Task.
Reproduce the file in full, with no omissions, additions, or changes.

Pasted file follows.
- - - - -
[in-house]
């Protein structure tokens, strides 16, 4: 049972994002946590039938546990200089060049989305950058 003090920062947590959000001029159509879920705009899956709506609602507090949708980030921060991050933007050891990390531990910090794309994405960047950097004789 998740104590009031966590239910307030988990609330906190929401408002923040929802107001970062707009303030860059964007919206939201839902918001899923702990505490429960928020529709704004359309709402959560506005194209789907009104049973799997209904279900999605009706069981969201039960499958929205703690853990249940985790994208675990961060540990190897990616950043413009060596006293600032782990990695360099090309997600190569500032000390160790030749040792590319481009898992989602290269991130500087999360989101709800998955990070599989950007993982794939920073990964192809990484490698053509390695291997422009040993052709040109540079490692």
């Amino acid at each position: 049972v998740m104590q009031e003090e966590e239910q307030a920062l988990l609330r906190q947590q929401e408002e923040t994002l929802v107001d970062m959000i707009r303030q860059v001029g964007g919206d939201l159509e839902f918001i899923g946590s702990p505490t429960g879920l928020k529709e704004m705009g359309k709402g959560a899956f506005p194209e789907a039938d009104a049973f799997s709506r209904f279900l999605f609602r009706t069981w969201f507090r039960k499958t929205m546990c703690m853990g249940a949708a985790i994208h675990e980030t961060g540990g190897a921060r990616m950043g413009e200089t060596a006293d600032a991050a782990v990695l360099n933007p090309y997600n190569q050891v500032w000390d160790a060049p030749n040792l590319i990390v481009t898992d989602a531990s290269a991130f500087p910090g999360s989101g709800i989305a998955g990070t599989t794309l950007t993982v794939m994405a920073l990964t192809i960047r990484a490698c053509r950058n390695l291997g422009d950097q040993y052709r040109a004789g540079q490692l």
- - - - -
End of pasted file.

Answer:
[in-house]
């Protein structure tokens, strides 16, 4: 049972994002946590039938546990200089060049989305950058 003090920062947590959000001029159509879920705009899956709506609602507090949708980030921060991050933007050891990390531990910090794309994405960047950097004789 998740104590009031966590239910307030988990609330906190929401408002923040929802107001970062707009303030860059964007919206939201839902918001899923702990505490429960928020529709704004359309709402959560506005194209789907009104049973799997209904279900999605009706069981969201039960499958929205703690853990249940985790994208675990961060540990190897990616950043413009060596006293600032782990990695360099090309997600190569500032000390160790030749040792590319481009898992989602290269991130500087999360989101709800998955990070599989950007993982794939920073990964192809990484490698053509390695291997422009040993052709040109540079490692």
């Amino acid at each position: 049972v998740m104590q009031e003090e966590e239910q307030a920062l988990l609330r906190q947590q929401e408002e923040t994002l929802v107001d970062m959000i707009r303030q860059v001029g964007g919206d939201l159509e839902f918001i899923g946590s702990p505490t429960g879920l928020k529709e704004m705009g359309k709402g959560a899956f506005p194209e789907a039938d009104a049973f799997s709506r209904f279900l999605f609602r009706t069981w969201f507090r039960k499958t929205m546990c703690m853990g249940a949708a985790i994208h675990e980030t961060g540990g190897a921060r990616m950043g413009e200089t060596a006293d600032a991050a782990v990695l360099n933007p090309y997600n190569q050891v500032w000390d160790a060049p030749n040792l590319i990390v481009t898992d989602a531990s290269a991130f500087p910090g999360s989101g709800i989305a998955g990070t599989t794309l950007t993982v794939m994405a920073l990964t192809i960047r990484a490698c053509r950058n390695l291997g422009d950097q040993y052709r040109a004789g540079q490692l």